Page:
1911 Encyclopædia Britannica/Allowance

ALLOWANCE (from “allow,” derived through O, Fr. alouer from the two Lat. origins adlaudare, to praise, and allocare, to assign a place; so that the English word combined the general idea of “assigning with approval”), the action of allowing, or the thing allowed; particularly, a certain limited apportionment of money or food and diet (see Dietary).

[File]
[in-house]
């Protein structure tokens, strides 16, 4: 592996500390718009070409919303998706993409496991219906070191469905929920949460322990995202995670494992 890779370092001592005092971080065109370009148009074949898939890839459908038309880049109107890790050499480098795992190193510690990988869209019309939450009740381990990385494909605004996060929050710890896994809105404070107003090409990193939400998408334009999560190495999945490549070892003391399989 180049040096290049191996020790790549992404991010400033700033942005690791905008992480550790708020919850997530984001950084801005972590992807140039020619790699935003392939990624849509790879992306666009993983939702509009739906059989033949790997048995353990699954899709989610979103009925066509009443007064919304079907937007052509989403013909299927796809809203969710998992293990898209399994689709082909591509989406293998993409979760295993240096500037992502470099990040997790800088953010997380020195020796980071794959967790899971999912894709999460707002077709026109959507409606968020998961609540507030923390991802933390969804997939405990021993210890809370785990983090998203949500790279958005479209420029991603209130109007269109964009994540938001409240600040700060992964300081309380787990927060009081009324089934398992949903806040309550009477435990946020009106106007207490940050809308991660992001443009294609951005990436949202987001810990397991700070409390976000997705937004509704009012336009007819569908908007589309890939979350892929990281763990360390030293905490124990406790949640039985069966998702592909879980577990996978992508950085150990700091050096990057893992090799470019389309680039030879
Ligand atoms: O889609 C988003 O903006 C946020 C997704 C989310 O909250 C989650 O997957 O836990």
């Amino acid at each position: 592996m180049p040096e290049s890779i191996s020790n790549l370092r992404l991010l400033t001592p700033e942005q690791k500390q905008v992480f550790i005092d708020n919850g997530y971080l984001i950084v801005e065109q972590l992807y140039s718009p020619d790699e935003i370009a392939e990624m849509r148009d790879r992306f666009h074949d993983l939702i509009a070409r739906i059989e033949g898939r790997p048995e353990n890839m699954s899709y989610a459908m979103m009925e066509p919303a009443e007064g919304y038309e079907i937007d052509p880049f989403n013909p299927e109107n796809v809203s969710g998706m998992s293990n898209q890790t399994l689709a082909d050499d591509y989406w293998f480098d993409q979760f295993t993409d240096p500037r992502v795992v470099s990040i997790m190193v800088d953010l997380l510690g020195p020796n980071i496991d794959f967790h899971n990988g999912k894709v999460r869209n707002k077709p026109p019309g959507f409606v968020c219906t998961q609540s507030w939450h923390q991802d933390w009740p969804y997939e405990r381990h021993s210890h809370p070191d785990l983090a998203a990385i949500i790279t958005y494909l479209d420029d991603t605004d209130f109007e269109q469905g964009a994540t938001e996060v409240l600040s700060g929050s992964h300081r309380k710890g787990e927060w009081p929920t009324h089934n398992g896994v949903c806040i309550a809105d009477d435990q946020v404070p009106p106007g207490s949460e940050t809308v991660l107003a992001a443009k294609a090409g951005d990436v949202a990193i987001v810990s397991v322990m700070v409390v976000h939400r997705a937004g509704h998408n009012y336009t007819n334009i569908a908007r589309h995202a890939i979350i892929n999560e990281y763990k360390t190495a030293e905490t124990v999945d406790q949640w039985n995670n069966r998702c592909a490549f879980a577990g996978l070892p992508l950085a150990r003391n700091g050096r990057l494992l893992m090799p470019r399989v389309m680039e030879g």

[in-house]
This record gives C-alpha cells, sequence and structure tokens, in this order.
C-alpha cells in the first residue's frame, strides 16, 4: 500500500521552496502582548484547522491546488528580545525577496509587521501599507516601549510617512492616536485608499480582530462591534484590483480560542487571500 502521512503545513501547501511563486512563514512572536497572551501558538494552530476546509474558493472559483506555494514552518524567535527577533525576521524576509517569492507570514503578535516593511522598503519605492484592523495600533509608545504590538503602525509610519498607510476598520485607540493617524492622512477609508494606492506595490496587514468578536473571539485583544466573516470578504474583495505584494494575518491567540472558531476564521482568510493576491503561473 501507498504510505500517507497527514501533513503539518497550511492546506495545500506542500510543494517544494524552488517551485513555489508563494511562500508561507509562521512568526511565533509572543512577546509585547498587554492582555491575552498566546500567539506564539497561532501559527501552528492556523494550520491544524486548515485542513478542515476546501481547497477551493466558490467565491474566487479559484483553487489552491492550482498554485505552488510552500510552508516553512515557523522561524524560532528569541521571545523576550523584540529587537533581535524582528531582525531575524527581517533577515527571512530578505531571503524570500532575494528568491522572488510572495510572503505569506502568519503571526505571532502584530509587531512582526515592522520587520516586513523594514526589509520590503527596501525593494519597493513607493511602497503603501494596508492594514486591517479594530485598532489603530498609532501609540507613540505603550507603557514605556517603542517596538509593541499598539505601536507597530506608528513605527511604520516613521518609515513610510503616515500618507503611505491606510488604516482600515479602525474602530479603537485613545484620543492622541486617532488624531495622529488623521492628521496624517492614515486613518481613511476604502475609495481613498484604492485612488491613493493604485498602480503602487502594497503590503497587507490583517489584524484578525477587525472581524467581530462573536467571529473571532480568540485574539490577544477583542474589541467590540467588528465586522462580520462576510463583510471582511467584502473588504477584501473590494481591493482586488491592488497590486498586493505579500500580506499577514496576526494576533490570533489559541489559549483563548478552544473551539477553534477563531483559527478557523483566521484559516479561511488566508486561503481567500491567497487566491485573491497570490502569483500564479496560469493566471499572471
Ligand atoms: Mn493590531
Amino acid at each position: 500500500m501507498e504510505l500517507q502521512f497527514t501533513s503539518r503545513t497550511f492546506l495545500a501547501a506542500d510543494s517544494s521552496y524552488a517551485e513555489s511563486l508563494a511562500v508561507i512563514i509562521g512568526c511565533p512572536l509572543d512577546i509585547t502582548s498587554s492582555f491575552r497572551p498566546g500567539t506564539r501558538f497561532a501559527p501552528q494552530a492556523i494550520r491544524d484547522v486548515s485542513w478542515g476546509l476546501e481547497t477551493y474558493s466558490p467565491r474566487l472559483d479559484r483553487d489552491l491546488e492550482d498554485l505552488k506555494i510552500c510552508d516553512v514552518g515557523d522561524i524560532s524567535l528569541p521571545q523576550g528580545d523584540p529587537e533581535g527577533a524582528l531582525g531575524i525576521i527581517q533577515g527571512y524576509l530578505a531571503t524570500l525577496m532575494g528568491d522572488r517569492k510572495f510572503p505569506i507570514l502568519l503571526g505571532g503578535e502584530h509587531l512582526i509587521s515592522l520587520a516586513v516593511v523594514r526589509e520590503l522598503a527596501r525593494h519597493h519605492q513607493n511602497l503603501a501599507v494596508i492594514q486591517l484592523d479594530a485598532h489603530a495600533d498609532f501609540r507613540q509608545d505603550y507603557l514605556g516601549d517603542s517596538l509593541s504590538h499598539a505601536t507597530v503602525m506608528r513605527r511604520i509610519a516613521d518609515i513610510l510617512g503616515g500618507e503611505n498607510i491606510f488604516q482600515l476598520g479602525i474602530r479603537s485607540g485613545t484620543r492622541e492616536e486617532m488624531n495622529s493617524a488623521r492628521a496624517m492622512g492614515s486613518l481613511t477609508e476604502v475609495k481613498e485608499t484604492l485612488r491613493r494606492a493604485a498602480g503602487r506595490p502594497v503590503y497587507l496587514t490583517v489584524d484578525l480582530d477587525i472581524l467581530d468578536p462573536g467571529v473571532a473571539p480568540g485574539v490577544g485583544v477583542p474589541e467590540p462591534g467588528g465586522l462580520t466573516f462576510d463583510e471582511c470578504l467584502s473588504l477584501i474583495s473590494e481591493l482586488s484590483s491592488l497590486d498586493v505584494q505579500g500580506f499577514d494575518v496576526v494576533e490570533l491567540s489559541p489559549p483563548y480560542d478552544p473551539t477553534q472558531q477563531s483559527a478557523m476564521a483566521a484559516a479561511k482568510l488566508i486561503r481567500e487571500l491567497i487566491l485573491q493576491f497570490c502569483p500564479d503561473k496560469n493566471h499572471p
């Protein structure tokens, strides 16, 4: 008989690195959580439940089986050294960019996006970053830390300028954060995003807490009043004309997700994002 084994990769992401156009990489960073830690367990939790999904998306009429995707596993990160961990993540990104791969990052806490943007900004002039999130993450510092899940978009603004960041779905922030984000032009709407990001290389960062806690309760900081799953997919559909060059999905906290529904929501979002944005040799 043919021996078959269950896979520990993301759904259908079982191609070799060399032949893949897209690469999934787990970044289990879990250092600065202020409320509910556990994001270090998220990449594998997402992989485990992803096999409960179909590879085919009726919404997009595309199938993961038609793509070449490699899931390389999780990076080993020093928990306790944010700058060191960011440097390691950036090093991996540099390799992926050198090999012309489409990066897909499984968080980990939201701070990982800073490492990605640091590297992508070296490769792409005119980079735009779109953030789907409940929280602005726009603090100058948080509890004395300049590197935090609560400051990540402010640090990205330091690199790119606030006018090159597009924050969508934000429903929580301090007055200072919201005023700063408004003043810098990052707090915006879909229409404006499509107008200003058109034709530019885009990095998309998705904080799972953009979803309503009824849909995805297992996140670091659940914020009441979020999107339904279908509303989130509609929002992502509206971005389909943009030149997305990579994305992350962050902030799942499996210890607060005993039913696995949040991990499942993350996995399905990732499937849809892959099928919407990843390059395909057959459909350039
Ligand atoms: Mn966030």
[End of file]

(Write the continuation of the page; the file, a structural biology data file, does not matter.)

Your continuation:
In commercial usage “allowance” signifies the deduction made from the gross weight of goods to make up for the weight of the box or package, waste, breakages, &c. Allowance, which is customary in most industries, varies according to the trade, district or country; e.g. in the coal trade it is customary for the merchant to receive from the pit 21 cwts. of coal for every ton purchased by him, the difference of 1 cwt. being the allowance for the purpose of making good the waste caused through transhipment, screening and cartage (see Tare and Tret.)